The Rainbow is the first book I read by D. H. Lawrence. Frankly, I never expected the author to be this impressive. In 1915, the year it was written, such a book was by no means expected, as the novel was immediately banned, and its prints were burned. An eleven-year ban followed by nasty comments.
But of course, The Rainbow would not be separated from its readers forever. Nowadays, we may ask, “Why is this book banned at all?” but it was so far ahead of its time, and Lawrence’s descriptions took me away from me. If you’re looking for an exquisite classic to read, you’ve found it.
The Rainbow is a novel about three generations of a family called Brangwen, set in Nottinghamshire, England. As you read this family’s experiences, you will take a look at the lives of rural England. However, I can say that it is not just any feature of the Brangwen family that makes The Rainbow special. It is Lawrence’s masterful use of language, going beyond his time and explaining sex, sexuality, and human complexity with a beautiful language.
However, I cannot help but mention that The Rainbow is definitely not a summer book; I think it should be read carefully during the winter months while wrapped in a blanket and drinking tea. If you don’t follow the rhythm, you may feel bored and want to throw it away. And it can be tough to keep up with the rhythm of the book in sunny weather. Until you meet Ursula, please, but please keep reading the book, don’t let it go, then you won’t want to quit anyway. If you like classics, you’ll love this as well. Enjoy!
Spanning the second half of the nineteenth century and the beginning of the twentieth, D. H. Lawrence’s provocative novel traces the lives of three generations of one family on their Nottinghamshire farm. Rooted in an agrarian past, Tom and Lydia Brangwen and their descendants find themselves navigating a rapidly changing world—a world of unprecedented individualism, alienation, and liberation. Banned after an obscenity trial in 1915 for its frankness about sexuality, THE RAINBOW was most remarkable for the pathbreaking journeys of its female characters, particularly that of Ursula Brangwen, whose destiny Lawrence explored further in his next novel, Women in Love.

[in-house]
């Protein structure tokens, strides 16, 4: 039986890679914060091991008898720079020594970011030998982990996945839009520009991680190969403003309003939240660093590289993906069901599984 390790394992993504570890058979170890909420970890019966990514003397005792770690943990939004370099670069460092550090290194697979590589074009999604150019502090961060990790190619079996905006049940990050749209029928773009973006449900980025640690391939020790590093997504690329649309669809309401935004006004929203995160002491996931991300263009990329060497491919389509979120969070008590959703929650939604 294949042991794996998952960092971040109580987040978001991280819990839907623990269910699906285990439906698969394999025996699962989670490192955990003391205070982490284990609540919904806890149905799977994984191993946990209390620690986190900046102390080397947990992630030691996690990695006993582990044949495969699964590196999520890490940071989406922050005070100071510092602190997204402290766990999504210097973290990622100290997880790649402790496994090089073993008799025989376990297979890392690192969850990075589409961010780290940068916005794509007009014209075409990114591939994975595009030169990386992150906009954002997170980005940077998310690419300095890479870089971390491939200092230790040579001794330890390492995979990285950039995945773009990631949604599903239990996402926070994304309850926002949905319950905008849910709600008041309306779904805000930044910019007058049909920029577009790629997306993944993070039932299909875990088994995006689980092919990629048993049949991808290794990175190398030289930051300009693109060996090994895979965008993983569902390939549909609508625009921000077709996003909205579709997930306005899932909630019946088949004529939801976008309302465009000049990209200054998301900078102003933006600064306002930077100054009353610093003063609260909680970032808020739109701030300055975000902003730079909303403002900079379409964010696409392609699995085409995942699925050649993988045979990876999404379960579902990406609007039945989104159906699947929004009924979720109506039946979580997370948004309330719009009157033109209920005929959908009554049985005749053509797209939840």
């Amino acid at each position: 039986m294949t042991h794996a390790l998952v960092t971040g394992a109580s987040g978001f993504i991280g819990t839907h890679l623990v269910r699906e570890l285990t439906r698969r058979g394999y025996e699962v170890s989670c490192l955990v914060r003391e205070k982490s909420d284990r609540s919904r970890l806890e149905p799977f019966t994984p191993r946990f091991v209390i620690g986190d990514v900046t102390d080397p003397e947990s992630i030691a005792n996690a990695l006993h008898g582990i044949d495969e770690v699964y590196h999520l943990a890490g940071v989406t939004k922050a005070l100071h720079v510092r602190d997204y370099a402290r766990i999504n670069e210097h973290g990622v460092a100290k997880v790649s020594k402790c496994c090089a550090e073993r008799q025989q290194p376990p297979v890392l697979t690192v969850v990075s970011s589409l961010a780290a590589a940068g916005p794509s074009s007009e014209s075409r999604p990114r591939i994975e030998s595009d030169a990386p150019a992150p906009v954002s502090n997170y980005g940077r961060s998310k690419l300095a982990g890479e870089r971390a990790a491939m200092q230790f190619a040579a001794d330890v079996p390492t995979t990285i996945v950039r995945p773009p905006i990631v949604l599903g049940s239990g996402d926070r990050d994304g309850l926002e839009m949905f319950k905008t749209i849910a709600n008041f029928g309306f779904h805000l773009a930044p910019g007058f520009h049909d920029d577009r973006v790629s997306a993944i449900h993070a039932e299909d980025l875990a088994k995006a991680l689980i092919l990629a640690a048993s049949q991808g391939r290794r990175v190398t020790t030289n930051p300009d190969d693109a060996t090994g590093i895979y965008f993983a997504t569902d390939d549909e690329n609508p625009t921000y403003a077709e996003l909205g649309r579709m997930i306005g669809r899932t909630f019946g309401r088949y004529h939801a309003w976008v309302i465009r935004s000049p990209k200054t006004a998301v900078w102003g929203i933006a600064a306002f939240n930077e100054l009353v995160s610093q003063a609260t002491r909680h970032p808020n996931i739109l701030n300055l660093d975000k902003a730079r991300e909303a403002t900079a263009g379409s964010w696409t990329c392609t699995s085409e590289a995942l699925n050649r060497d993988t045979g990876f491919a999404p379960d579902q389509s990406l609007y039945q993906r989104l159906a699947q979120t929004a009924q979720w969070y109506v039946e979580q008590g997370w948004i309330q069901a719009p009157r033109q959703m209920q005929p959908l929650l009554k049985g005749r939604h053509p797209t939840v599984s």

In its surface drama, in its capacious and expansive rhythms that so resemble the rhythms of nature itself, THE RAINBOW is one of the world’s great examples of the multi-generational family saga. But the large claim that Lawrence’s masterpiece has made on the attention of readers and critics stems less from this fact than from the deeper parallel history he provides for the Brangwens—a history of the growth of their souls, moving in a great arc from sensuality to self-awareness and freedom.
David Herbert Lawrence was born in 1885 in Eastwood, Nottinghamshire, the fourth child of Arthur Lawrence and Lydia Beardsall.
After attending Beauvale Board School he won a scholarship to Nottingham High School. On leaving school in 1901 he was employed for a short time as a clerk at the Nottingham firm of Haywards, manufacturers of surgical appliances, and from 1902 as a pupil teacher at the British School in Eastwood.
He attended the Pupil-Teacher Centre in Ilkeston from 1904 and in 1906 took up a teacher-training scholarship at University College, Nottingham. After qualifying in 1908 he took up a teaching post at the Davidson School in Croydon, remaining there until 1912.
In early 1912, after a period of serious illness, Lawrence left his teaching post at Croydon to return to Nottinghamshire, shortly afterwards eloping to Germany with Frieda Weekley, the wife of Professor Ernest Weekley. They returned to England in 1914 prior to the outbreak of war and were married at Kensington Register Office on 14 July. Confined to England during the war years, the Lawrences spent much of this time at Tregerthen in Cornwall.
In 1919 they left England once more, embarking on a period of extensive travelling within Europe and then further afield to Ceylon, Australia, Mexico and New Mexico.
His health continued to deteriorate and Lawrence returned to Europe with Frieda in 1925. During his last years Lawrence spent much of his time in Italy making only brief visits to England, the last in 1926. He died on 2 March 1930 at Vence in the south of France.
Lawrence was a prolific writer – of poetry, novels, short stories, plays, essays, and criticism. His works are heavily autobiographical and the experiences of his early years in Nottinghamshire continued to exert a profound influence throughout his life.
Reading this book contributed to these challenges: